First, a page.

I would avoid all Google products (Gmail, Android phones, et cetera) like the plague. Google is in the data business, and they are not shy about using any and all information that touches their world. For them it is a business decision, since they are all about data in every form. Businesses of any size are concerned enough about protecting their information that they will not use Google for anything. The perception in Silicon Valley is such that when they acquired Nest (a smart home thermostat), people in tech starting removing Nest devices from their homes. Google has now added video capabilities for a light home security monitoring capability. The latest Google Nexus phone is made by Huawei, the big Chinese telecom company with close ties to the Chinese government. The U.S. government has banned Huawei from selling network equipment to the U.S. due to security concerns (CNBC has a story on this.) As a friend of mine, who is a top mobile industry analyst, jokes, “If you buy a Google Nexus phone, you have four people listening to you– Google, NSA, Huawei, and the Chinese government!”


Apple upgraded their security on the ***AMAZONamazon.com/iPhone-Plus-Gold-16GB-Unlocked/dp/B00OB5TCN6/ref=sr_1_10?ie=UTF8&qid=1458782988&sr=8-10&keywords=iphone***iPhone in the past few years, hence the growing issue of the U.S. government’s request for Apple to unlock the iPhone. There are a few challenges here, starting with the government’s request. The government is asking for a master key to unlock any iPhone at their discretion versus a specific request to unlock the terrorist iPhone in question. We should all be very concerned about any back door technology. Experience has proven that the government cannot protect the most important secrets that they have, let alone a master skeleton key to a widely used operating system.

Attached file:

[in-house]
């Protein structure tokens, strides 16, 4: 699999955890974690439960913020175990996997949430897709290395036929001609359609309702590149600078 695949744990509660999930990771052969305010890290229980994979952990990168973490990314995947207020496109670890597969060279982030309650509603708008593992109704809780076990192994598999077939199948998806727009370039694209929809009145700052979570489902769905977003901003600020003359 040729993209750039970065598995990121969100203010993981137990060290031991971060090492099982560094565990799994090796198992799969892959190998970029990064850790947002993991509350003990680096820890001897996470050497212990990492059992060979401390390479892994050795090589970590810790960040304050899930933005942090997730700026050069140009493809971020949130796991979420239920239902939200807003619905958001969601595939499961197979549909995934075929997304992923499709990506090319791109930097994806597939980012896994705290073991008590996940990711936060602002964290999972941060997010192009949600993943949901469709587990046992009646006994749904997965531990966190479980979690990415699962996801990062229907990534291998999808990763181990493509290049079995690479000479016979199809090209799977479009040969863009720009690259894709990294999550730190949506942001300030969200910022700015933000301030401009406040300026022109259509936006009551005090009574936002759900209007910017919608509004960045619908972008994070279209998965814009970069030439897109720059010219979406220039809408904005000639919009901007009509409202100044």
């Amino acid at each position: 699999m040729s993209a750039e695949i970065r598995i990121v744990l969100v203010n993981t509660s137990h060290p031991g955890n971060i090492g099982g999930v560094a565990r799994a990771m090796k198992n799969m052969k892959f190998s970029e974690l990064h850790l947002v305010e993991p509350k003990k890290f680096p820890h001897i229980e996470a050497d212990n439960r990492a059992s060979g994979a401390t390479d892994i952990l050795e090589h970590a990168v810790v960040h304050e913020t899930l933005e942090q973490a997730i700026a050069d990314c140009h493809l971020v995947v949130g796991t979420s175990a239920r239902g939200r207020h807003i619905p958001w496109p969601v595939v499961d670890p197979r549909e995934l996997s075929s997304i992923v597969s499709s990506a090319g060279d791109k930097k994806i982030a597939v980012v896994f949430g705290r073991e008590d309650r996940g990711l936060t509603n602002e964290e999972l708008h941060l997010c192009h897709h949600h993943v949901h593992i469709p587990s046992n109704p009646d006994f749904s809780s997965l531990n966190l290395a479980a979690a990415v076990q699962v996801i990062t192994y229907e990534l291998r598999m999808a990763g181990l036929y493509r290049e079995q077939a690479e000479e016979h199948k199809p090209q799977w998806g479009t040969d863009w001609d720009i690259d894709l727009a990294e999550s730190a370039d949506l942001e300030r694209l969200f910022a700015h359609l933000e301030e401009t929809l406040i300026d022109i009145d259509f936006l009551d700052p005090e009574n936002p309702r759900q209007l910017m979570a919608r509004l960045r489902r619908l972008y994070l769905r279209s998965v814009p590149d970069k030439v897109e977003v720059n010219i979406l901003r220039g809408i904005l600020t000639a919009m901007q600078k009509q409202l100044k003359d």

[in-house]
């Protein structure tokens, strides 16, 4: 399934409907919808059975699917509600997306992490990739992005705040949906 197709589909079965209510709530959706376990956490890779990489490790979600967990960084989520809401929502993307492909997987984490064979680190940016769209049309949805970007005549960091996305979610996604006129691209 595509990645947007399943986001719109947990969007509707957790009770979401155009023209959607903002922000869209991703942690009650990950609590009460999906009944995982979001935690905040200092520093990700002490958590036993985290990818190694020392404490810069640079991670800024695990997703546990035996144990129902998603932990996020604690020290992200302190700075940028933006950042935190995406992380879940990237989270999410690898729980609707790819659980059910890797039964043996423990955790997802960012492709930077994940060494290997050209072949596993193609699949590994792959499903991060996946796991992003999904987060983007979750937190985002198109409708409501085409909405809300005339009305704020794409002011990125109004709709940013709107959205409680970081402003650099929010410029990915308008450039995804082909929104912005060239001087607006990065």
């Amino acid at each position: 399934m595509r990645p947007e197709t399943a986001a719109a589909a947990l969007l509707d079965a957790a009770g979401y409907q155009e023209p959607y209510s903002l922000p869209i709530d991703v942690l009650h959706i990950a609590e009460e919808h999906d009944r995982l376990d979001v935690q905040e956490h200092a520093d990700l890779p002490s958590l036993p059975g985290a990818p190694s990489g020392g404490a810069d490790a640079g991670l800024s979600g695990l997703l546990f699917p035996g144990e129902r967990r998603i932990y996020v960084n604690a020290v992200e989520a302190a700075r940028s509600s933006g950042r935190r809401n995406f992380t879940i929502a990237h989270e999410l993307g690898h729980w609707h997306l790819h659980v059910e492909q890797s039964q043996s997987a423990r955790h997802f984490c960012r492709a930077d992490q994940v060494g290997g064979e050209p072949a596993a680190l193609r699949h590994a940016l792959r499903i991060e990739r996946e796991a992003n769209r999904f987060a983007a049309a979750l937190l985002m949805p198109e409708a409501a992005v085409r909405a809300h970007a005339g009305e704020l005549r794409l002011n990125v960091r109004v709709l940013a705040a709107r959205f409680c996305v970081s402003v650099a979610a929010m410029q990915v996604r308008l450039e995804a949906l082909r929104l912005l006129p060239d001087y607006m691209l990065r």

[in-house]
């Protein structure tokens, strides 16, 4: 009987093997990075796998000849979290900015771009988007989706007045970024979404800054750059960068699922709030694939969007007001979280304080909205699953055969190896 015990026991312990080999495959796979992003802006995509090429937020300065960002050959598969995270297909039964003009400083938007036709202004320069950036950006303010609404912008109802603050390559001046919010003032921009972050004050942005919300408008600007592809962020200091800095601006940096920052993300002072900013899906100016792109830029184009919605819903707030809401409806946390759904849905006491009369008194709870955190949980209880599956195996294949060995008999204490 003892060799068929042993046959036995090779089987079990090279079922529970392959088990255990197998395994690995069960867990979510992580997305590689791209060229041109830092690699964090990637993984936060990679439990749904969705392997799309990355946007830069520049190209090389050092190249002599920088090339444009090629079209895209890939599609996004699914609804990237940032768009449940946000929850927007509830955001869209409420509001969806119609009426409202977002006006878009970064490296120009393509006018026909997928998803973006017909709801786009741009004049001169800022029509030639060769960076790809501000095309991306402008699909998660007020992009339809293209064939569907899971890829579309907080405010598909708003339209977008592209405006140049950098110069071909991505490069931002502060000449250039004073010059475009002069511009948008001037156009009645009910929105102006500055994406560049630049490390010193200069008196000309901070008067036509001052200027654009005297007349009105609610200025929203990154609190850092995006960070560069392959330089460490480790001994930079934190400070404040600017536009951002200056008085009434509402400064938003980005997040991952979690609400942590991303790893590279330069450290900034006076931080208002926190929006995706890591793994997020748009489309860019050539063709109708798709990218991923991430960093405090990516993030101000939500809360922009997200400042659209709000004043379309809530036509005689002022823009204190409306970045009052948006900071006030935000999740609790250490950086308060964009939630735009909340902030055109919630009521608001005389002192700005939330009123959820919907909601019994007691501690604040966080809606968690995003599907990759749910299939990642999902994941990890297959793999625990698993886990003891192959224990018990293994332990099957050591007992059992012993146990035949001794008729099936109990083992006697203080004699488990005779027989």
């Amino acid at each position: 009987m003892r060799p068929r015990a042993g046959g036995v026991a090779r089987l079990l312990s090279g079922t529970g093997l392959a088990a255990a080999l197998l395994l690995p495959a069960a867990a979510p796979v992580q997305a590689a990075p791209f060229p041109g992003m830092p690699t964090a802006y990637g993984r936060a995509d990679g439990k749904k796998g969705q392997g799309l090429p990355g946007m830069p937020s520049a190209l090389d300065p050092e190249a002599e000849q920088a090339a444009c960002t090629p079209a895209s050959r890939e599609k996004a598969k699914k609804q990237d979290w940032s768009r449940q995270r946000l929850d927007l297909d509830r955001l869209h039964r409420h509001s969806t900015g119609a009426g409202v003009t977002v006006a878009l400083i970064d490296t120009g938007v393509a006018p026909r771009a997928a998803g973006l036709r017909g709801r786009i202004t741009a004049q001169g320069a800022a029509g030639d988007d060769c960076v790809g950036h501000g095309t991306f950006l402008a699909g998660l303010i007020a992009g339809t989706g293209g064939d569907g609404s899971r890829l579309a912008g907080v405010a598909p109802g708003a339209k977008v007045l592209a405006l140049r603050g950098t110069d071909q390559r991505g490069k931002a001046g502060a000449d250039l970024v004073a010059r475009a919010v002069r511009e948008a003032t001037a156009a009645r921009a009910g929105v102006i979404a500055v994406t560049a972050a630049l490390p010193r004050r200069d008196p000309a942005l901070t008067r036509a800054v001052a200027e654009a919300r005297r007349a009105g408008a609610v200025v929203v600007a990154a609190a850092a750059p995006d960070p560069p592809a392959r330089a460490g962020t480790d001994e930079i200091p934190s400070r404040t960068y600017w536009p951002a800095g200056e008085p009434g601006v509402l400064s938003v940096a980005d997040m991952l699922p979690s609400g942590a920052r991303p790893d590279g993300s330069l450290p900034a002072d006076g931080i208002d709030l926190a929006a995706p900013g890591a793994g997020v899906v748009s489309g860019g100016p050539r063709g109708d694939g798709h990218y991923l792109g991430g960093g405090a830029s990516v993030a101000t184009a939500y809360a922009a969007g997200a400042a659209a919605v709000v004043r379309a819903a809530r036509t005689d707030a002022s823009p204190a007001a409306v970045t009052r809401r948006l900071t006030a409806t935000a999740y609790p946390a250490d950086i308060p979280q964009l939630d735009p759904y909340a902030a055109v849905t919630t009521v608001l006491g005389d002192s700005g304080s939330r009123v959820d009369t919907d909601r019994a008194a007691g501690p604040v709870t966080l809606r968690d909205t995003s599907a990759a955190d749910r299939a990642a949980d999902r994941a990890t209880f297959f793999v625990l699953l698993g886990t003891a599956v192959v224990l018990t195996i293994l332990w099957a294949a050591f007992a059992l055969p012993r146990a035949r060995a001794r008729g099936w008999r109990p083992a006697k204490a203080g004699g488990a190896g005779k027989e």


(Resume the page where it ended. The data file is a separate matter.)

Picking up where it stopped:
In speaking with some of my colleagues, I am a bit surprised that the government is making this request, as I would expect that the NSA or some other U.S. agency would already have the capability to unlock an iPhone. I am not a conspiracy kind of guy, but I do wonder if this unlock request is being made to give the world an overblown sense of security when using an iPhone. Cracking a password is mainly a function of the length of the password, and the U.S. certainly has enough brute force computing power to work on this problem. (An InfoSec Institute ***LINK to http://resources.infosecinstitute.com/password-security-complexity-vs-length/***article about password security is informative on the subject of password complexity versus length.) It has also been reported now that a FBI technical expert could have retrieved that suspect’s iPhone data from an automatic cloud backup, but they had an accidental “fat finger” incident. While not impossible, I find this unlikely, as this would be the first approach that anyone would try.